Central-line–associated bloodstream infection (CLABSI) is a common hospital-acquired infection that contributes to patient morbidity, mortality, increased patient length of stay, and hospital cost. 1,2 CLABSIs are reported by hospitals to the National Healthcare Safety Network (NHSN) using standardized criteria that allows for benchmarking. 1 The body of literature directed toward CLABSI prevention is robust; public health and professional societies have published guidance for clinicians and healthcare facilities that include such evidence-based practices as implementation of sterile insertion bundles, chlorhexidine (CHG) bathing, maintenance bundles and guidance for sterile line access. Reference Marschall, Mermel and Fakih3 Between 2015 and 2020, there had been a nationwide trend toward reduction in CLABSI in US hospitals, and in 2019 the NHSN recorded a 31% decline in standardized infection ratio (SIR) from the 2015 baseline. Reference Weiner-Lastinger, Pattabiraman and Konnor4
The onset of the COVID-19 pandemic marked an end to this positive trend, and a subsequent increase in the incidence of CLABSI (as well as other HAI) has been widely documented in different settings. Reference Weiner-Lastinger, Pattabiraman and Konnor4–Reference Baker, Sands and Huang7 Nationwide, the CLABSI SIR as documented by the NHSN increased significantly, beginning in the second quarter of 2020, reversing the steady reduction in prior years. 2 At our institution we experienced a similar trend in CLABSI: between 2019 and 2020, our CLABSI rate more than doubled. Although studies have correlated increased incidence of CLABSI during the pandemic with increases in COVID-19 patient census and hospital size, Reference Fakih, Bufalino and Sturm6,Reference Baker, Sands and Huang7 few data have been published regarding the patient-level risk of CLABSI in patients with COVID-19.
We performed a retrospective cohort analysis to examine the impact of infection with SARS-CoV-2 on CLABSI rate at our hospital, as well as the characteristics of patients admitted with a diagnosis of COVID-19 who developed a CLABSI. We also examined the impact of an institutional quality-improvement initiative aimed at reducing these infections.
The analysis was performed at an 889-bed, tertiary-care, teaching hospital in urban Los Angeles. Prior to the pandemic, baseline CLABSI rates had been consistently below national benchmarks, and robust CLABSI prevention efforts included the use of sterile insertion bundles, alcohol-impregnated port protectors, universal daily CHG bathing, as well as real-time case assessments for all CLABSI. Throughout the analysis, CLABSI surveillance was performed by the department of hospital epidemiology. All positive blood cultures were reviewed by full-time nurse infection preventionists employed by the department who had been trained in NHSN surveillance methodology and criteria.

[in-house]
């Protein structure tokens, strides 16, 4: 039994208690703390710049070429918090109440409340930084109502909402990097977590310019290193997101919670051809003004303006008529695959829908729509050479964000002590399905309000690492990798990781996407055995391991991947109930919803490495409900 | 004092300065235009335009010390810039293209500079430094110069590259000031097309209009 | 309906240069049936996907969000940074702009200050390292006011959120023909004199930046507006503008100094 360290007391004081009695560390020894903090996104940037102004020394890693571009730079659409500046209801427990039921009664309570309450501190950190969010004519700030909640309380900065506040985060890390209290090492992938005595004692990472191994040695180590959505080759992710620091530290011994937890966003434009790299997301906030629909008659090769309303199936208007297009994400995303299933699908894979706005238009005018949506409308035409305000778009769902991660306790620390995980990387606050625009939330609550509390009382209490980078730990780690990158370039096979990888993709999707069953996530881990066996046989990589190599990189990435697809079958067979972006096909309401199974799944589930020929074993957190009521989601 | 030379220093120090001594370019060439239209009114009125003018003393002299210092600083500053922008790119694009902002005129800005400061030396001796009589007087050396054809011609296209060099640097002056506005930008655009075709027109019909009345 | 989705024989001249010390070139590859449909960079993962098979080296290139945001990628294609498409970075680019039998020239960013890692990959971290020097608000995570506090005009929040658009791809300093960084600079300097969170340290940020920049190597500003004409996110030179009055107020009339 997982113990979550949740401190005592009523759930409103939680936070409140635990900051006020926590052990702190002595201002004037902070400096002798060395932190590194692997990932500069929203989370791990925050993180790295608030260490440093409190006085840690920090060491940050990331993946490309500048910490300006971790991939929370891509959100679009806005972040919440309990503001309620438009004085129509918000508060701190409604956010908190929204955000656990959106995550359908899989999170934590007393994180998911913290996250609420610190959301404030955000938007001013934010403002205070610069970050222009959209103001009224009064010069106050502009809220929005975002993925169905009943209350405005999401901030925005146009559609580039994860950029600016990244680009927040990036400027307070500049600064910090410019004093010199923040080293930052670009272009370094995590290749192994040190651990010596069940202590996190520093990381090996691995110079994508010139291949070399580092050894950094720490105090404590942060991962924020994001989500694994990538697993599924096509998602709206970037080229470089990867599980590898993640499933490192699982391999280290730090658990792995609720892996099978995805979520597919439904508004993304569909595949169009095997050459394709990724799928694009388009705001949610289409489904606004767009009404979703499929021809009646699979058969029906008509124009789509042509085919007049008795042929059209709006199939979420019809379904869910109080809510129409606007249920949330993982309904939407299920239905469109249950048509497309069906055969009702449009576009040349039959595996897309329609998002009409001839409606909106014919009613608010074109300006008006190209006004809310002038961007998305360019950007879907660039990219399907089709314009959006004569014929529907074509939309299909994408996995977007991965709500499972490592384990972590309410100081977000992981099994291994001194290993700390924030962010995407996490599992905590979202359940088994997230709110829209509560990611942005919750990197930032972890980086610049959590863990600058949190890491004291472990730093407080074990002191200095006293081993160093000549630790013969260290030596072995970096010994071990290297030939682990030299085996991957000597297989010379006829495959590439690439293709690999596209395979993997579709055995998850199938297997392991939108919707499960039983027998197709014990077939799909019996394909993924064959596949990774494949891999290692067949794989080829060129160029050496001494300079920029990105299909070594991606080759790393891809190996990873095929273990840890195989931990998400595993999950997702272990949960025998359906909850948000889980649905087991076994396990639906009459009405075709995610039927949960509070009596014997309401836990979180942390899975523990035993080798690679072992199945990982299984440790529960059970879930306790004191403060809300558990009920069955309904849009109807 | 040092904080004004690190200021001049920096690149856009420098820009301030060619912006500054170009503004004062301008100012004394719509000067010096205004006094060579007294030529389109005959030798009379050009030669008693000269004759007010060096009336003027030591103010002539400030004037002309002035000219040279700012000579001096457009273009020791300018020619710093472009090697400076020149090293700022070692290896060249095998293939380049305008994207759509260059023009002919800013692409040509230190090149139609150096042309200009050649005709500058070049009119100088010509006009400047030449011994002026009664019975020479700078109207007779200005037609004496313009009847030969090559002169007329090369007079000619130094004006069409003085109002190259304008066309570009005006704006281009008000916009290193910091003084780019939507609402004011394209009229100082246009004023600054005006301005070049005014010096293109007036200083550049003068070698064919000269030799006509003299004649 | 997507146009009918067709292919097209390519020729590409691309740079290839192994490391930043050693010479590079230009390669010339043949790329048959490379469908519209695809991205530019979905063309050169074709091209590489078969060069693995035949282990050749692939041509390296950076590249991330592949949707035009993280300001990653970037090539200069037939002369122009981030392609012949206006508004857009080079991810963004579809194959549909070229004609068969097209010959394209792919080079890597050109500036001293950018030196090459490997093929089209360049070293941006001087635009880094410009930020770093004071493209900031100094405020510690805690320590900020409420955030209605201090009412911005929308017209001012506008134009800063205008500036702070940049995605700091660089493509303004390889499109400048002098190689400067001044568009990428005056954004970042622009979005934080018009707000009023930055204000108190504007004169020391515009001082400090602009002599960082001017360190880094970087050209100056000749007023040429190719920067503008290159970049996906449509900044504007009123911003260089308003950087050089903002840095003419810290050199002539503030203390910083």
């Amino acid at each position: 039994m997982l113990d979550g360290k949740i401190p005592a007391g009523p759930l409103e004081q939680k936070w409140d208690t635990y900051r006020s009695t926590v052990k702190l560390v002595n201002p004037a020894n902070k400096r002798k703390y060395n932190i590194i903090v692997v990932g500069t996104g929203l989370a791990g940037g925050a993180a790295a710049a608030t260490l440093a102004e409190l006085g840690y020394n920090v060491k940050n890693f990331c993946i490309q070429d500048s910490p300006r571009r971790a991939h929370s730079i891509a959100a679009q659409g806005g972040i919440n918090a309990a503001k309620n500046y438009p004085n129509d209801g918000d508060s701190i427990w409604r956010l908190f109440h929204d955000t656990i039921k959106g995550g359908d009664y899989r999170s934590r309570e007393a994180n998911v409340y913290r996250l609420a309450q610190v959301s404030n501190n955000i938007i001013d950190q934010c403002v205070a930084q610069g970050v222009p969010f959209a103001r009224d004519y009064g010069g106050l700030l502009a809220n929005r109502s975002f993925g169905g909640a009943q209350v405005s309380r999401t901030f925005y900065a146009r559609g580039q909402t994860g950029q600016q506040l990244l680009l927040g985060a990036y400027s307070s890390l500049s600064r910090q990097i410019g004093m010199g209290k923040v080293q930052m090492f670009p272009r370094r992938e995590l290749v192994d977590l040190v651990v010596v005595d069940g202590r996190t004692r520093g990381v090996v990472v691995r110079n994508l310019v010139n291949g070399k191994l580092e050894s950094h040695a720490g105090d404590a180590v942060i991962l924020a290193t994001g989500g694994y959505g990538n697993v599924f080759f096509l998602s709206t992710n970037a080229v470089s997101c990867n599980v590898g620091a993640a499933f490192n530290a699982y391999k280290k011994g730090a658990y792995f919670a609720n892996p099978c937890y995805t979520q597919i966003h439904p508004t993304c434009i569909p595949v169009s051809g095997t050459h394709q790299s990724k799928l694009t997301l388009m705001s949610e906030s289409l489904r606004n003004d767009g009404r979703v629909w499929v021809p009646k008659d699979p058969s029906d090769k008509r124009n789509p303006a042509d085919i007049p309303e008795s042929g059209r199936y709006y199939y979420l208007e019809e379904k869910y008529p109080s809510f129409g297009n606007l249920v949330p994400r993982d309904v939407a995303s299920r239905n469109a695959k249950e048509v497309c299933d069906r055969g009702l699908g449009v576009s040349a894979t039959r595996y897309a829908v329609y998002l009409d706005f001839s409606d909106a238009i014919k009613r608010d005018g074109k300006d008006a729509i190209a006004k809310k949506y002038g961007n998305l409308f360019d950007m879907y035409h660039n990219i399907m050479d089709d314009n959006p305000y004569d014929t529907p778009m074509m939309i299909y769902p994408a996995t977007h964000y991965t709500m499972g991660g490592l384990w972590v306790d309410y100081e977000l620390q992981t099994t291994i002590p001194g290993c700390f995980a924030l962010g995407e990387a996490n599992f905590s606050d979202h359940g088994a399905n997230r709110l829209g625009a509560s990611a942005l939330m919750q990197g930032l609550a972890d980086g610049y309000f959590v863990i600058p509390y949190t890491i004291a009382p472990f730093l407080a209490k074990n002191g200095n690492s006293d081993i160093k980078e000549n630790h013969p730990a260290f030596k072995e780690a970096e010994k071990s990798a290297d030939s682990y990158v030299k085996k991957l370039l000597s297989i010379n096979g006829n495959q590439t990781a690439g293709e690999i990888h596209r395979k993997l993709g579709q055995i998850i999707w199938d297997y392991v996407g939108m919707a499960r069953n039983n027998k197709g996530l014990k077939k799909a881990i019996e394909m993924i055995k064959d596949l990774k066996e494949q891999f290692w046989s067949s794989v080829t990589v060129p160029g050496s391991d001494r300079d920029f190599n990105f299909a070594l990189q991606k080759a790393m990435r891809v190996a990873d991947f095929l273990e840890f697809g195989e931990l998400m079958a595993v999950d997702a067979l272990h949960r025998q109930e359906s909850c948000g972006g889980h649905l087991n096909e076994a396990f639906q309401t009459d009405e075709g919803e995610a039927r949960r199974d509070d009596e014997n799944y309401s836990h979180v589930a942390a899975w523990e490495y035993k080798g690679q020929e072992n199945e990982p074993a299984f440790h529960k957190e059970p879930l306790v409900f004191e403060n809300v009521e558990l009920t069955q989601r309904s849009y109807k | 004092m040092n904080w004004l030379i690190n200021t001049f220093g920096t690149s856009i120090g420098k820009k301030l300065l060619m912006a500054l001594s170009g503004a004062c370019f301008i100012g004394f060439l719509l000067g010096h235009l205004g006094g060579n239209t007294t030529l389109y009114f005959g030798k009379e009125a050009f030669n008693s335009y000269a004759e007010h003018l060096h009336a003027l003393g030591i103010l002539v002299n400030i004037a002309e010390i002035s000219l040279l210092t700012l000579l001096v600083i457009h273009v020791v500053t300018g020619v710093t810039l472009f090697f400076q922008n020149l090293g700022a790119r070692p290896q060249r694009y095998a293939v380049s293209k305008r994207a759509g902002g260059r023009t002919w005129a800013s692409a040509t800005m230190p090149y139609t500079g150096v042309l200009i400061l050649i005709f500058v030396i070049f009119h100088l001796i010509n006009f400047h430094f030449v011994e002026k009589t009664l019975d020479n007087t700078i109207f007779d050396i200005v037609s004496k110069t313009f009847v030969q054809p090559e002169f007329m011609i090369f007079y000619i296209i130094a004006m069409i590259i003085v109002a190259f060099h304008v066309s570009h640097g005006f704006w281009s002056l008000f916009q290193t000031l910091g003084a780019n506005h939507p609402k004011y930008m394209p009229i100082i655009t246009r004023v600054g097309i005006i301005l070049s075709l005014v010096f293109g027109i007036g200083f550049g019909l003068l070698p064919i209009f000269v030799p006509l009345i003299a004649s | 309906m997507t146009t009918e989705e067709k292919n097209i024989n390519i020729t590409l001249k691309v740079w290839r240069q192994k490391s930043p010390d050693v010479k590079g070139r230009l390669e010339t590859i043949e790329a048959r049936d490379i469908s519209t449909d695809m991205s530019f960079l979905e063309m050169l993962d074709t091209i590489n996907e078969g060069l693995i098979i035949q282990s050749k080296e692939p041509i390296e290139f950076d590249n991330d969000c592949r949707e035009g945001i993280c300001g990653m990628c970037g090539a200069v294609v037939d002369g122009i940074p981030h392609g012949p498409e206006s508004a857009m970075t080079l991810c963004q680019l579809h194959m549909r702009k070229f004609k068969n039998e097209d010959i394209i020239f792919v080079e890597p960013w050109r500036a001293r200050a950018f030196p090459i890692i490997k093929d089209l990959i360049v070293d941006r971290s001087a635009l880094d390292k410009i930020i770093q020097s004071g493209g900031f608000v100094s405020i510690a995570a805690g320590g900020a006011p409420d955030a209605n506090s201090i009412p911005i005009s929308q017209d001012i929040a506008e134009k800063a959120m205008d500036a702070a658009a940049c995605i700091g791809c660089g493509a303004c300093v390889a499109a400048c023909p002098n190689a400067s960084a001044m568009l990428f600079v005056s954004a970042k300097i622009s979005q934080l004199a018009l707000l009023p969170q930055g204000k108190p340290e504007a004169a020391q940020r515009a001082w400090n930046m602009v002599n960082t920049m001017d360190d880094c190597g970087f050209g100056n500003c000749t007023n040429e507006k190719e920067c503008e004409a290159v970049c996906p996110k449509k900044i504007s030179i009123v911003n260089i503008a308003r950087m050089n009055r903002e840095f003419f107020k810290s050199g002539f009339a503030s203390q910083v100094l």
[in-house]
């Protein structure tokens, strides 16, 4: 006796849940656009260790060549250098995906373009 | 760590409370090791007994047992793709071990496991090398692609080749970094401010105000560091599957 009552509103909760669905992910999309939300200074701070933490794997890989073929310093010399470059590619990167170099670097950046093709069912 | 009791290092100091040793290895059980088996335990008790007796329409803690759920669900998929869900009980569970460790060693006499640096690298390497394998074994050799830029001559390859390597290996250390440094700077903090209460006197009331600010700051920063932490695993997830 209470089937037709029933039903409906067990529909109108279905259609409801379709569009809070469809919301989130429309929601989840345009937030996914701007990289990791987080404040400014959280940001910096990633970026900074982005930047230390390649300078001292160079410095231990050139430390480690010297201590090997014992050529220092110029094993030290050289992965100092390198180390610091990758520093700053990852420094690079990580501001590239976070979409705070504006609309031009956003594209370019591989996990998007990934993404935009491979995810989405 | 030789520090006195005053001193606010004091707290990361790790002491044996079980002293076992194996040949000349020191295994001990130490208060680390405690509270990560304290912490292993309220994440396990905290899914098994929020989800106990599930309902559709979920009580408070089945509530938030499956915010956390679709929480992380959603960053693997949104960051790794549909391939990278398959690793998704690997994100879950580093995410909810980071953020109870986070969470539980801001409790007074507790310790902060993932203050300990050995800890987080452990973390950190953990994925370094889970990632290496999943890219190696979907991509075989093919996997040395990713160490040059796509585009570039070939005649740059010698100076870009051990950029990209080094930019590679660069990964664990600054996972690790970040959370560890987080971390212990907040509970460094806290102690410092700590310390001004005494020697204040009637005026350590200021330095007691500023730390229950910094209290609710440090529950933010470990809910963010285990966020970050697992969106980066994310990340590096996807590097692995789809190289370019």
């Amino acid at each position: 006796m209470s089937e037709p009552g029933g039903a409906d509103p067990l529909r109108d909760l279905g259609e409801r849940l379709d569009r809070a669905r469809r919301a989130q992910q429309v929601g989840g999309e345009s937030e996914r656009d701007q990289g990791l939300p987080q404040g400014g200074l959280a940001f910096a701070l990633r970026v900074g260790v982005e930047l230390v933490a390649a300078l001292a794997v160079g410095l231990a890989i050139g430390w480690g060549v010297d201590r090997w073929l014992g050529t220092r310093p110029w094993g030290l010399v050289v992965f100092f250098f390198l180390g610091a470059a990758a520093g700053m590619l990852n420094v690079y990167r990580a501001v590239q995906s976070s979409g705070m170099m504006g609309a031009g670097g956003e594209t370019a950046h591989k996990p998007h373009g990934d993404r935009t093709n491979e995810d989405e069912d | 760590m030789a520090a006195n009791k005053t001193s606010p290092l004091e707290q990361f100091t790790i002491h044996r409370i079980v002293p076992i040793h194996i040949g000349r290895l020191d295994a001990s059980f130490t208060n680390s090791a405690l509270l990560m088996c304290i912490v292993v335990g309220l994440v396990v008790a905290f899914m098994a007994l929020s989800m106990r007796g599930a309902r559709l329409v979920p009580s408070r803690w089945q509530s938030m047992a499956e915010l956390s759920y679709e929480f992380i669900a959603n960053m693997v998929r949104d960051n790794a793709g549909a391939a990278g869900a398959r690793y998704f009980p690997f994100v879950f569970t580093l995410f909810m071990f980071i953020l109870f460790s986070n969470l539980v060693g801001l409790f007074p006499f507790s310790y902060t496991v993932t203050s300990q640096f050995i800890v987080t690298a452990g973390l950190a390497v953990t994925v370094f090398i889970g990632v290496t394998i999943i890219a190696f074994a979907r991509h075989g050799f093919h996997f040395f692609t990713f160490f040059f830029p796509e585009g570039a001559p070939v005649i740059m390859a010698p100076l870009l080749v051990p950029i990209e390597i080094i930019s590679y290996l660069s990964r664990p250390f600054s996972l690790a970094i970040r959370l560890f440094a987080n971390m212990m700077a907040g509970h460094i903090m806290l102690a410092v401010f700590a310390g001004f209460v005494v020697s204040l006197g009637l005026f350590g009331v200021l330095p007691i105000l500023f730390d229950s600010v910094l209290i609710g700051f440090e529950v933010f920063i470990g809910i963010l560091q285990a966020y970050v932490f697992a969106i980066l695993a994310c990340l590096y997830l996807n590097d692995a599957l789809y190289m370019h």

All CLABSIs were included in the analysis if the infection met NHSN criteria. 1 CLABSIs excluded from analysis were those infections in patients aged <18 years and those involving extracorporeal membrane oxygen (ECMO CLABSI), ventricular-assist device (VAD CLABSI), or mucosal barrier injury (MBI CLABSI) as defined by the NHSN. 1
In our analysis, we designated March 1, 2020, through August 31, 2021, as the pandemic period, given that March 2020 was the onset of known community spread of COVID-19 in Los Angeles. We compared the data from this period to those from the full calendar year immediately preceding the pandemic, January 1, 2019–December 31, 2019, designated as our prepandemic period. A complete calendar year was chosen to represent the normal spectrum of CLABSI seen at the institution in the prepandemic period. We use the term “COVID-19 CLABSIs” to refer to CLABSIs that occurred during an admission with a molecular test positive for severe acute respiratory coronavirus virus 2 (SARS-CoV-2) or a physician flag for active COVID-19 illness. CLABSIs that occurred in these patients after removal of COVID-19 transmission-based precautions were considered COVID-19 CLABSIs for the purposes of this analysis. “Non–COVID-19 CLABSIs” refer to CLABSIs in all other patients during the pandemic period. We define “ICU CLABSI” as a CLABSI that occurred in any ICU, using NHSN attribution criteria. 1
In our primary analysis, we compared COVID-19 and non–COVID-19 CLABSI rates (infections per 1,000 catheter days) and patient characteristics for all admitted patients. To control for any baseline changes to our non–COVID-19 CLABSI population, we performed a secondary comparison of non–COVID-19 CLABSIs with all CLABSIs in the prepandemic period. Due to the predominance of ICU CLABSIs in the COVID-19 CLABSI cohort, we also performed secondary analyses for ICU CLABSIs. We compared COVID-19 ICU CLABSIs with non–COVID-19 ICU CLABSI and non–COVID-19 ICU CLABSIs with all ICU CLABSIs in the prepandemic period. Due to very small numbers, we did not perform a subanalysis of non-ICU COVID-19 CLABSIs. Lastly, we compared all COVID-19 and non–COVID-19 CLABSIs during the pandemic period before and after the implementation of a CLABSI-reduction quality-improvement initiative.